The Sideshow

Doctors rebuild man’s dented forehead using his own body fat

Eric Pfeiffer
The Sideshow

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Tim Barter before and after his surgery. (Original images courtesty King's College Hospital)

In June 2009, Tim Barter fell 25 feet from a drainpipe, hit his head on a brick wall and was left in a coma for 10 days. When he awoke, his forehead was caved in because doctors had performed an emergency life-saving operation to repair his shattered skull, cheekbone and eye socket. But even after the surgery, he experienced double vision and other aftereffects from the incident.

"My head felt really strange. I only had skin over where the skull had been removed, so it was very soft to touch, particularly when the hair had started to grow back," Barter said in an interview with BBC Breakfast.

Less than three years later, the Telegraph reports Barter has experienced an amazing recovery after doctors performed an innovative surgery to repair his forehead using fat from his own stomach.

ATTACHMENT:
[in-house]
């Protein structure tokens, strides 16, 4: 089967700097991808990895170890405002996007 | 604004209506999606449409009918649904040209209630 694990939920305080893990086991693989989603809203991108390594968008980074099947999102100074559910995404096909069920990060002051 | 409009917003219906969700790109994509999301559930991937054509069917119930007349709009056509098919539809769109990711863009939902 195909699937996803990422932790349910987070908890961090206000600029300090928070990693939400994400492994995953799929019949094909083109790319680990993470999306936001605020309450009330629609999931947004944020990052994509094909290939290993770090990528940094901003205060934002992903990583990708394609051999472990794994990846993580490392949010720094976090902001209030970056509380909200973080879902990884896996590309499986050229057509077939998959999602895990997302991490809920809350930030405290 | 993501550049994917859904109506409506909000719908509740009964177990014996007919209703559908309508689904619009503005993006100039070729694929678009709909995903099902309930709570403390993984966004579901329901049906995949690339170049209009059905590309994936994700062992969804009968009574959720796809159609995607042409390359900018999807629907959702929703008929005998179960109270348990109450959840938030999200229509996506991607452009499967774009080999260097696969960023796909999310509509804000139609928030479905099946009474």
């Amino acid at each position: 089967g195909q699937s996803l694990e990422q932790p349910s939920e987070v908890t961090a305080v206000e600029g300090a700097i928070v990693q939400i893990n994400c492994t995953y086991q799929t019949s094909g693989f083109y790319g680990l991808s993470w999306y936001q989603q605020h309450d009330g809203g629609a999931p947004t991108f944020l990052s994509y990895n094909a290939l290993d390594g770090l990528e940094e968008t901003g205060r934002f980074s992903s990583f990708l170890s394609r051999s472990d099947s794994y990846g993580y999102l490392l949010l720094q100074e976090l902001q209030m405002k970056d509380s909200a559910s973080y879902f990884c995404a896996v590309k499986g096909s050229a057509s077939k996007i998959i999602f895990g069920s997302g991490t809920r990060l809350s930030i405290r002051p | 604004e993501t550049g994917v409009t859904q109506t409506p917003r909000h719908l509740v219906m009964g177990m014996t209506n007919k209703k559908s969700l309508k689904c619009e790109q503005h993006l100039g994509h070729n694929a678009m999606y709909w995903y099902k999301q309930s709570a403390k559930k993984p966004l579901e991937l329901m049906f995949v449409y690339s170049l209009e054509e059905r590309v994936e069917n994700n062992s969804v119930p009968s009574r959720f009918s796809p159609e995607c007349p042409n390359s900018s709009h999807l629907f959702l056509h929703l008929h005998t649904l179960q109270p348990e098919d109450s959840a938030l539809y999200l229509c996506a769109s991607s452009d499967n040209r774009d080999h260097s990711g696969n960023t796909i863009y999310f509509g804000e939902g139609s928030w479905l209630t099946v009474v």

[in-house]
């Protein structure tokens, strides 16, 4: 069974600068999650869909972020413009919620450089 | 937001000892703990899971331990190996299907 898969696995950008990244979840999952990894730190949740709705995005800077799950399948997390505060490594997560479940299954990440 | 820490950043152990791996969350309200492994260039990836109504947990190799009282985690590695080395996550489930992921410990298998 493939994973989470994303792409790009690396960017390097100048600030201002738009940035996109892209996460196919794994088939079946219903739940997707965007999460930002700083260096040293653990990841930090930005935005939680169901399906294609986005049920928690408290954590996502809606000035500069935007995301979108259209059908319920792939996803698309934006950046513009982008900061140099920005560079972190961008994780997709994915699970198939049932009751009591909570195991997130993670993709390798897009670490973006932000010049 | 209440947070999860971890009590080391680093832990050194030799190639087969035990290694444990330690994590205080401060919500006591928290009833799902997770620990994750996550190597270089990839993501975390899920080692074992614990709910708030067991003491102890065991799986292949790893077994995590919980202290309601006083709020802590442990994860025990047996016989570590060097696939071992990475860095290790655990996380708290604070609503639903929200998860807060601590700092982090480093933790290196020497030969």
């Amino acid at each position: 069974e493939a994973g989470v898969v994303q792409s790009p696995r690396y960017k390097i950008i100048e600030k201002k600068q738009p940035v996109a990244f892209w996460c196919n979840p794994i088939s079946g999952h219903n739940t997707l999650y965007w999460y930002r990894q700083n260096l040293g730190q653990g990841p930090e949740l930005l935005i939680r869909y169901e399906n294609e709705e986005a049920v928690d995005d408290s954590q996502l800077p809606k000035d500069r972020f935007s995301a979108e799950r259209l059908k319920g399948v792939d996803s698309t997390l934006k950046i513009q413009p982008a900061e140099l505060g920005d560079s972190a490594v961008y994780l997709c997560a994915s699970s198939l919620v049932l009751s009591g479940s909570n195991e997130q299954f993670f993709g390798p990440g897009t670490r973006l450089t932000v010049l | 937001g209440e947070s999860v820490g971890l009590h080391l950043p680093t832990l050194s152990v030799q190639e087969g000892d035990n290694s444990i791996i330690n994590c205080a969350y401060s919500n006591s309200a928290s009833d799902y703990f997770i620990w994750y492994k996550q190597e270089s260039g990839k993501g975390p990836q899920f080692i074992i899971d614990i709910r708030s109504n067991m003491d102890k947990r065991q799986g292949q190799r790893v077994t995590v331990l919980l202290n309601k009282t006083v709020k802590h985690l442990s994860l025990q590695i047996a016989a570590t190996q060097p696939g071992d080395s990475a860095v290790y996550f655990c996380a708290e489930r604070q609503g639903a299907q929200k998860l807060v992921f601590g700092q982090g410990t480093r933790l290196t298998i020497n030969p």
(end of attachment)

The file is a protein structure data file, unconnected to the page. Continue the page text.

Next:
The surgery was performed by Dr. Robert Bentley, a surgeon at London's King's College Hospital. The procedure involved using titanium plates to repair Barter's skull. As painful as it might sound, the plates were inserted through Barter's cheeks to avoid scarring. Fat tissue from his stomach was then injected into his forehead to fill the damaged section of his skull.

Barter had a successful life pre-accident, working on the popular "Dr. Who" program for a number of years as a visual effects supervisor. But now, Barter is embracing life like never before.

"I'm making the most of everything now where I didn't before," Barter, 32, tells the BBC. His new list of physical activities includes wall climbing, kayaking and even skydiving. "I love the falling. It's just the split second at the end that's an occasional problem," Barter joked. "I can't put anything off anymore. I'm doing what I've always put on my list," he said.

"Patients having sustained such injuries as Tim's highlight the fully integrated approach that we have as a major trauma center," Dr. Bentley told the Telegraph. "This ensures that our patients receive the best treatment in the most appropriate settings and by the most appropriate individuals."

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